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The impulse for the founding of Cultural Survival arose during the 1960s with the “opening up” of the Amazonian regions of South America and other remote regions elsewhere. As governments all over the world sought to extract resources from areas that had never before been developed, the drastic effects this trend had on the regions' Indigenous Peoples underscored the urgent need to partner with Indigenous communities to defend their human rights. Cultural Survival was founded to help Indigenous Peoples in their struggles for human rights, sovereignty, and autonomy.

Throughout the 1970s, Cultural Survival’s original founders David Maybury-Lewis (pictured right with Xavante elder Sibupa), Evon Vogt, Jr., Orlando Patterson, and Pia Maybury-Lewis functioned out of a space made available by Harvard’s Peabody Museum. The organization was incorporated in 1972 as a tax-exempt NGO in Cambridge, Massachusetts. Since its inception, Cultural Survival has been at the forefront of the international Indigenous rights movement. Cultural Survival’s work has contributed to a revolution of empowerment for Indigenous Peoples around the world.  In the first years Cultural Survival launched a publication program consisting of the Cultural Survival Newsletter and a series of Special Reports which eventually became the Cultural Survival Quarterly. Cultural Survival also introduced its annual bazaars, which display and sell Indigenous arts and crafts.

In the 1980s and 1990s, Cultural Survival created an economic strategy in order to bargain with governments who were ready to clear cut rainforests. Cultural Survival Enterprises (CSE) became a non-profit trading division that developed and marketed products generating income for Indigenous people who were struggling to protect their lands and traditions within rainforest regions. Cultural Survival Enterprises, spearheading the Fair Trade movement, was launched to help Indigenous groups receive a greater profit from their sold goods,  however, after considerable debate among the board and staff and due to complications with the supply, it was decided to no longer support this program.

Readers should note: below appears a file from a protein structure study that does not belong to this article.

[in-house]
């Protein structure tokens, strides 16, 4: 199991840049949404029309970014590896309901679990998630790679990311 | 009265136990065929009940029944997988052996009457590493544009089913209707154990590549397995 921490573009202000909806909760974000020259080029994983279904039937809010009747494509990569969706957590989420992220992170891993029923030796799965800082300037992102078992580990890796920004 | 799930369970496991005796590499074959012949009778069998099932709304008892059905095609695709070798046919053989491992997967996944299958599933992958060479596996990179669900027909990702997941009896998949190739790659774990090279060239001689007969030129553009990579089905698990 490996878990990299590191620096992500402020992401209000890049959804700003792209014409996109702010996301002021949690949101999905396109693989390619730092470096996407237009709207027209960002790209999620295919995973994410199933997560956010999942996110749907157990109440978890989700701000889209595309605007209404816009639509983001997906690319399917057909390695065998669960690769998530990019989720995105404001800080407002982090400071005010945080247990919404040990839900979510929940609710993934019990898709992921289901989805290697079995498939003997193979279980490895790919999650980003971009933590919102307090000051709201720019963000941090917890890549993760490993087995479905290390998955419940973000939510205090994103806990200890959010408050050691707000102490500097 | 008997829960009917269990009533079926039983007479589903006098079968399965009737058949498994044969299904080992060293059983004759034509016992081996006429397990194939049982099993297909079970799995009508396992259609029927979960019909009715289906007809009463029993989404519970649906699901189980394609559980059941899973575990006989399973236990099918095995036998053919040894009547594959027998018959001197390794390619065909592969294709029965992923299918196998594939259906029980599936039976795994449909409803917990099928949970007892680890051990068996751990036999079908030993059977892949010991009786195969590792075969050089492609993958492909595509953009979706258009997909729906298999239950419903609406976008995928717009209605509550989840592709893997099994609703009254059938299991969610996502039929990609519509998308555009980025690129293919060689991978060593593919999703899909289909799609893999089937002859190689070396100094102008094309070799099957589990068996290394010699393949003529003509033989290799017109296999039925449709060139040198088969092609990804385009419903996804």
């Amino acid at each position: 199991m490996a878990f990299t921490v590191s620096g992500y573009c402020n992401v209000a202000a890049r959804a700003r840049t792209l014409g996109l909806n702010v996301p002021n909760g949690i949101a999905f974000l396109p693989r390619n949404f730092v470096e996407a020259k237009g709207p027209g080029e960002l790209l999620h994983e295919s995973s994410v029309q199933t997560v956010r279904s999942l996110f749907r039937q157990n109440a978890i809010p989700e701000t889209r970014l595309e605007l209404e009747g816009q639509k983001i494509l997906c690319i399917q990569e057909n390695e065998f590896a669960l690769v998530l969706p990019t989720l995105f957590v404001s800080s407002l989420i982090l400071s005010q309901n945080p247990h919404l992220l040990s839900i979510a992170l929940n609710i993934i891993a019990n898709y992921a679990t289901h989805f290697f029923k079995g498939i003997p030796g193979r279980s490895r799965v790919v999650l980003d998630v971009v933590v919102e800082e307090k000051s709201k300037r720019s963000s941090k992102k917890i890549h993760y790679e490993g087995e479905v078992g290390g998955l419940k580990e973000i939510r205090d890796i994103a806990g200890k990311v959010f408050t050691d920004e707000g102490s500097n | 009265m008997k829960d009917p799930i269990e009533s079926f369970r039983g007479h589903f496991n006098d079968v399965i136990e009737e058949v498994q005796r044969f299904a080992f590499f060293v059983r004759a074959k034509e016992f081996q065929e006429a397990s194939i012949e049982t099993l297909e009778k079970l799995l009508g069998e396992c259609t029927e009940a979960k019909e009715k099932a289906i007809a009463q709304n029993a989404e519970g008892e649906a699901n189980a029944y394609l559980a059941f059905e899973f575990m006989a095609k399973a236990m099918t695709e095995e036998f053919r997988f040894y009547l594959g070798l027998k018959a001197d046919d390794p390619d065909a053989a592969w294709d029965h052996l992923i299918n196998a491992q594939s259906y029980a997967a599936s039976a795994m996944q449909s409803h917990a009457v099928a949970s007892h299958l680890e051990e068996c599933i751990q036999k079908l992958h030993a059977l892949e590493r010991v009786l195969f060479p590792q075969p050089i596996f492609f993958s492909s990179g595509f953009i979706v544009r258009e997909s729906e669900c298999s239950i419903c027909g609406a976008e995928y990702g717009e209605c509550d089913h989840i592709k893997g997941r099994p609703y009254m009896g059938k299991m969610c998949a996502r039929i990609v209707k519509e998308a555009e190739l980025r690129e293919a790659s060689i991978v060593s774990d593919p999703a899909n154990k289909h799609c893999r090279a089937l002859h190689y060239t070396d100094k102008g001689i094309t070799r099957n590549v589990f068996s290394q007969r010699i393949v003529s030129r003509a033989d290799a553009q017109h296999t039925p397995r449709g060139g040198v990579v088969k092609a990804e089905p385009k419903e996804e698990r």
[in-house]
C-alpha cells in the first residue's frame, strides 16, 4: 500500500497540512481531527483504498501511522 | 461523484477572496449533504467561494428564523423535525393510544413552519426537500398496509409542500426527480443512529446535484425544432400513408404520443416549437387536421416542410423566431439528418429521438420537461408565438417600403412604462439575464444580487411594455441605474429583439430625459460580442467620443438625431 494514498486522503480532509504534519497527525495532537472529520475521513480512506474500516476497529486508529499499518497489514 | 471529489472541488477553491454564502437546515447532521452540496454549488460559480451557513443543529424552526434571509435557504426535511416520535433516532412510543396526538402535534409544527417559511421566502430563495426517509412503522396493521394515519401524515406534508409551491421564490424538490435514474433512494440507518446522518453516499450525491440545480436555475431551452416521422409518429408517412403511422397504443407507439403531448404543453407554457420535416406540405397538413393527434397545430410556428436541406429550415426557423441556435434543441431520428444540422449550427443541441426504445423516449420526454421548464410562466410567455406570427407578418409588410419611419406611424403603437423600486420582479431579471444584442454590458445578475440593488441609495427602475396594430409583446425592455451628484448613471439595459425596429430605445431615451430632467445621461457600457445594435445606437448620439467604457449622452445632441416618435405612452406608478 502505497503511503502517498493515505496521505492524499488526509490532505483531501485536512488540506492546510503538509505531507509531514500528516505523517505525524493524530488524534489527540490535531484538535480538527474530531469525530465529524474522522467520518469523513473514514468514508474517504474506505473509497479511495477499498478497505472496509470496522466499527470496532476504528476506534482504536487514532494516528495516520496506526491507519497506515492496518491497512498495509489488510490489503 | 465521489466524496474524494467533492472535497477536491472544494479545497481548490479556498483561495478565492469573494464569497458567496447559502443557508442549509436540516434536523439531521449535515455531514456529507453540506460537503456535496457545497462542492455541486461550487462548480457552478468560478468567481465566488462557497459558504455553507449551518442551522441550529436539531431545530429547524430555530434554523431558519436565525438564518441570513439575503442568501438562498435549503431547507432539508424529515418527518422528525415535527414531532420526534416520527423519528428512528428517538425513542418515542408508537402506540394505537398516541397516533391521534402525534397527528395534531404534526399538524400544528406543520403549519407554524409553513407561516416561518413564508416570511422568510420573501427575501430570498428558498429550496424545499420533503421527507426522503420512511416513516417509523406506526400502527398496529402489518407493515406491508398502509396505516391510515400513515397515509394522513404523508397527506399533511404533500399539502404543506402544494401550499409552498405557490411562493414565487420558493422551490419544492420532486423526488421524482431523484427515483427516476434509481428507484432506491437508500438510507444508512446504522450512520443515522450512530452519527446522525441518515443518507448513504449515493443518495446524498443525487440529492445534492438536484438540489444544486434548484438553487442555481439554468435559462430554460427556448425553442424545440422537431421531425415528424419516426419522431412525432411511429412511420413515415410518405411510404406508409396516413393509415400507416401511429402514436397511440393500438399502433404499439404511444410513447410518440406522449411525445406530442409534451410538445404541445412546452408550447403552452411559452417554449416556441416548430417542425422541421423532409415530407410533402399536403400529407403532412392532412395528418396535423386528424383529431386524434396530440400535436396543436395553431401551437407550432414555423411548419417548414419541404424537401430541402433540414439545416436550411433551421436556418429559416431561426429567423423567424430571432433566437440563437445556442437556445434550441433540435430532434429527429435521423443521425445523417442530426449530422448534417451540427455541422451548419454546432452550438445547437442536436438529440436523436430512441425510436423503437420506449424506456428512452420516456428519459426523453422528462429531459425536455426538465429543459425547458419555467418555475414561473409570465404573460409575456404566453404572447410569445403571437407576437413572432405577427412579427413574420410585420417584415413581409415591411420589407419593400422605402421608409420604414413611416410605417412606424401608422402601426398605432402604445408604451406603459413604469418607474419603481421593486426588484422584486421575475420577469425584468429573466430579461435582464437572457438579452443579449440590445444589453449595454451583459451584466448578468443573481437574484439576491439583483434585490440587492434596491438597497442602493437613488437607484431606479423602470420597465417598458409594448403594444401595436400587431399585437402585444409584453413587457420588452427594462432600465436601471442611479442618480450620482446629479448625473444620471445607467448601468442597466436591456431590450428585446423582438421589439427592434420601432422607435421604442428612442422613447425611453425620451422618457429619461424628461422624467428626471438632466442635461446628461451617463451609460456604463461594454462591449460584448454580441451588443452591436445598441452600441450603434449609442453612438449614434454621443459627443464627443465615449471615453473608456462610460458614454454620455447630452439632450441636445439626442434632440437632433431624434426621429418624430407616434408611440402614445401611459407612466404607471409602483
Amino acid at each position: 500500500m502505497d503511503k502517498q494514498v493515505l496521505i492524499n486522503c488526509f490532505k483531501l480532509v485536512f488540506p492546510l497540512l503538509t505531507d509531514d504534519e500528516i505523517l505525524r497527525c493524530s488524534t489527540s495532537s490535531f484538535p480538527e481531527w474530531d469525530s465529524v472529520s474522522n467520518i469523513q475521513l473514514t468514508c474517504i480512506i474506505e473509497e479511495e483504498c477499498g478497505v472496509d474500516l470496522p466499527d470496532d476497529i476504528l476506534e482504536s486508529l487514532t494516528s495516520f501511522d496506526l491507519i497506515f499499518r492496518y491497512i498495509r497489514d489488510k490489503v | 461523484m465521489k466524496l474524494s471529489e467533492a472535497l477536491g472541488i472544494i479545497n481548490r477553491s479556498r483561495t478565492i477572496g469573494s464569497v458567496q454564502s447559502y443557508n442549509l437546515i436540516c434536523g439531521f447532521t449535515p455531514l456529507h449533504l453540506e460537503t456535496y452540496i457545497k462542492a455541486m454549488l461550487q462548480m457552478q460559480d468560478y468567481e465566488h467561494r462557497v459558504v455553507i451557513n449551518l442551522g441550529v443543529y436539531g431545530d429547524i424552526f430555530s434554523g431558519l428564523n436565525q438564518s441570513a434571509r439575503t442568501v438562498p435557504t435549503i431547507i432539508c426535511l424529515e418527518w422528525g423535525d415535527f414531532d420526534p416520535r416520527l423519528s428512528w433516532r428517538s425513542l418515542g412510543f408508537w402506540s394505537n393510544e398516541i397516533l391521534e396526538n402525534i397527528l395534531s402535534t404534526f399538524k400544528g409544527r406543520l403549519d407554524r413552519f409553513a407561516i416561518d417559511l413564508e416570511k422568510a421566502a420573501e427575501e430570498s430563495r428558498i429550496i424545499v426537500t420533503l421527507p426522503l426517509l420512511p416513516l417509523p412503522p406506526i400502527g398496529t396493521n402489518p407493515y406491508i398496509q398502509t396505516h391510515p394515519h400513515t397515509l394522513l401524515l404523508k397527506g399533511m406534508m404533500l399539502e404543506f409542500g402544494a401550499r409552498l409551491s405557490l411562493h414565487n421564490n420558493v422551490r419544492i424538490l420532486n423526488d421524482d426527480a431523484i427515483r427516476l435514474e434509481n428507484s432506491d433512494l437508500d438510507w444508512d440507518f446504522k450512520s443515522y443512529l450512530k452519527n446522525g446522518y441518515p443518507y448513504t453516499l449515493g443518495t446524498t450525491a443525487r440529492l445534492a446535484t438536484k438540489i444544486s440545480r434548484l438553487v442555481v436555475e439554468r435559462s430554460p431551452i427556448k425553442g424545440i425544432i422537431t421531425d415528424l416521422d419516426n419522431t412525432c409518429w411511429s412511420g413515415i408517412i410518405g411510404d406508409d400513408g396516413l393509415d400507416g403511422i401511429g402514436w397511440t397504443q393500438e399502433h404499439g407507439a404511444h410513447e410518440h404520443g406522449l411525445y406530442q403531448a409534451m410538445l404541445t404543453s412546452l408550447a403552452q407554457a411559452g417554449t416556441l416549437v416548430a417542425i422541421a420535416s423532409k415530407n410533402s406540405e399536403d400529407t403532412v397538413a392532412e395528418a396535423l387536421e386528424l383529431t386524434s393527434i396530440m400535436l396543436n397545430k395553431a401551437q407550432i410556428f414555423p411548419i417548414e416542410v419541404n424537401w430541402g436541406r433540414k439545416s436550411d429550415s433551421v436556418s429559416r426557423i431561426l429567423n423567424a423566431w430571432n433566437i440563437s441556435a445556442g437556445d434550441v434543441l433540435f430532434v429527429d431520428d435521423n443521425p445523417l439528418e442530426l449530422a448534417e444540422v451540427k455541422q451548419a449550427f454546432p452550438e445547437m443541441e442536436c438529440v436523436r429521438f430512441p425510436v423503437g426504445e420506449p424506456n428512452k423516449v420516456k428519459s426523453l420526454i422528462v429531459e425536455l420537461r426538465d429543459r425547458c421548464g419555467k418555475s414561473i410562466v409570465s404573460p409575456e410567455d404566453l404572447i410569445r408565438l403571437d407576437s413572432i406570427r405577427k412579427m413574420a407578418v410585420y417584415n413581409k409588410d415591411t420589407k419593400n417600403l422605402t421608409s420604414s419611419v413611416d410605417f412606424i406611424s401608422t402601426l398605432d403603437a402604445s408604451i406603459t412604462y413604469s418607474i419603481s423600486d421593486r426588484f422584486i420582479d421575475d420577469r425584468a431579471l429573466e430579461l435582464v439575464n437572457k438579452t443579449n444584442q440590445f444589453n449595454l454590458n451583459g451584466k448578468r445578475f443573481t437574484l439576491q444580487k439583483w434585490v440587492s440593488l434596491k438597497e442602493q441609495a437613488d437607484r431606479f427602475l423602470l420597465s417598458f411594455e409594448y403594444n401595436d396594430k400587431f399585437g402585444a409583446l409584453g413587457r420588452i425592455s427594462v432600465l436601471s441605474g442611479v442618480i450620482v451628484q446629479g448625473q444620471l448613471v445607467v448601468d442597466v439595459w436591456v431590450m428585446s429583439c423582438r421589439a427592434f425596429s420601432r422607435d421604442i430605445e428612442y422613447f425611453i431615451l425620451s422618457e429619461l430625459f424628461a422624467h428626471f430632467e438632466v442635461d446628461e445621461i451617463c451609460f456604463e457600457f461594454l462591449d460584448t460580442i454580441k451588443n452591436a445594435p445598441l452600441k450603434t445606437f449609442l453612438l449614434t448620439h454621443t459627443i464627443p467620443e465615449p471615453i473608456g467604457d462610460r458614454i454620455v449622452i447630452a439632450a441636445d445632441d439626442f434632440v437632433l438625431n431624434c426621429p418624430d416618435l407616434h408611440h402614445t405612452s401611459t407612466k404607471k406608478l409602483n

Ellen L. Lutz became director of Cultural Survival in 2004 and transformed the organization over the next six years, strongly emphasizing human rights and advocacy areas in which she had an international reputation. For 25 years, Cultural Survival labored with many Indigenous activitst to win United Nations adoption of the Declaration on the Rights of Indigenous Peoples. Ellen played a key role in helping shepherd this long process and on September 13, 2007, the UN General Assembly adopted a visionary text that set the global standard for how governments must treat Indigenous Peoples. 

An offshoot of these efforts, Cultural Survival started partnering with Guatemalan nongovernmental organizations to create a thriving network of over 200 community radio stations across Guatemala, many of which broadcast in one or more of the country’s 23 indigenous languages. The stations offer news, educational programming, human rights and health information, and traditional music, all reinforcing pride in Mayan heritage.

In 2007, Cultural Survival turned its attention on the much-needed revitalization of critically endangered Native American languages. Cultural Survival partnered with tribal governments, foundations, corporations, and businesses to persuade the United States Congress to fund legislation providing federal support for language immersion programs.

In 2009, Ellen oversaw the merger of Cultural Survival and Global Response. Global Response, a nongovernmental organization, directed campaigns to protect Indigenous rights all around the world. Global Response has developed relationships with Indigenous communities in order to help them stop government abuse and exploitation of their lands and natural resources.

Suzanne Benally (Navajo and Santa Clara Tewa from New Mexico) is the current executive director. Suzanne was the associate provost for institutional planning and assessment and associate vice president for academic affairs at Naropa University. She was a core faculty member in environmental studies and a member of the president’s cabinet. 

Under Suzanne’s direction, Cultural Survival is set to reflect a robust and inclusive role. “It is our goal to become a world leader in advocacy for Indigenous Peoples rights to their land, languages and cultures,” Suzanne says. “We fully intend to continue our efforts in creating a world in which Indigenous Peoples speak their languages, live on their lands, control their resources, hold on to their culture, and whose rights are honored in participating in broader society. We believe this entails deliberate collaboration. It is all about building bridges.”